"He played a huge role in the labour movement - as a leader of low-paid workers, as founding general secretary of Unison and as a tireless champion of the minimum wage.

"Rodney always provided guidance to me as an MP and was a loud and important voice in all debates within the party. He stood steadfast for Labour principles.

"Rodney was always global in his views and perspectives, a real internationalist.

"I last saw Rodney just before Labour Party conference and was deeply moved by the love for him shown by all the staff, from all over the world, at University College Hospital. Despite his pain and sadness at his condition, he was full of optimism and hope."

Mr Bickerstaffe replaced Jack Jones, the Transport and General Workers Union leader, as the president of the National Pensioners Convention (NPC) in 2001 and served for four years.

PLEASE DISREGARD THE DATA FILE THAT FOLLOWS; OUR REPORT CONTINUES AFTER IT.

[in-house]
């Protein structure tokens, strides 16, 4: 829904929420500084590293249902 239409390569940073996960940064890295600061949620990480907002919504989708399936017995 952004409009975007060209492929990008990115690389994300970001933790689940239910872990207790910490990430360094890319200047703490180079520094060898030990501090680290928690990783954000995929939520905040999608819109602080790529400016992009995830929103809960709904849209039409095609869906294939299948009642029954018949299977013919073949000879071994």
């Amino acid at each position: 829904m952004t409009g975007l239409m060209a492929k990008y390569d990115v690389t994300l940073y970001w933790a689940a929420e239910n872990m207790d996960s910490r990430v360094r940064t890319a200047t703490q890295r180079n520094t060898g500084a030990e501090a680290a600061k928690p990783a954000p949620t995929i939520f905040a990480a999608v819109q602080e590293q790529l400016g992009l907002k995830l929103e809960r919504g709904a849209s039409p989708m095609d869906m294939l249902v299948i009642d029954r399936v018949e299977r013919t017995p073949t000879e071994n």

Jan Shortt, NPC general secretary, said: "Rodney was a passionate advocate for Britain's older people, and often took on the Labour government over issues which he felt were wrong such as the refusal to restore the link between the state pension and earnings, and the way in which social care was means-tested.

"He was extremely funny and filled the room with his enthusiasm for life. He often used to begin his speeches by saying that when he started as a young trade union official, he turned up to a refuse collectors dispute with a brand new brief case and was met with laughter when he told the workers his name was Rodney.

"In later years, he used to say 'I don't care what they call us, so long as we get a decent state pension'.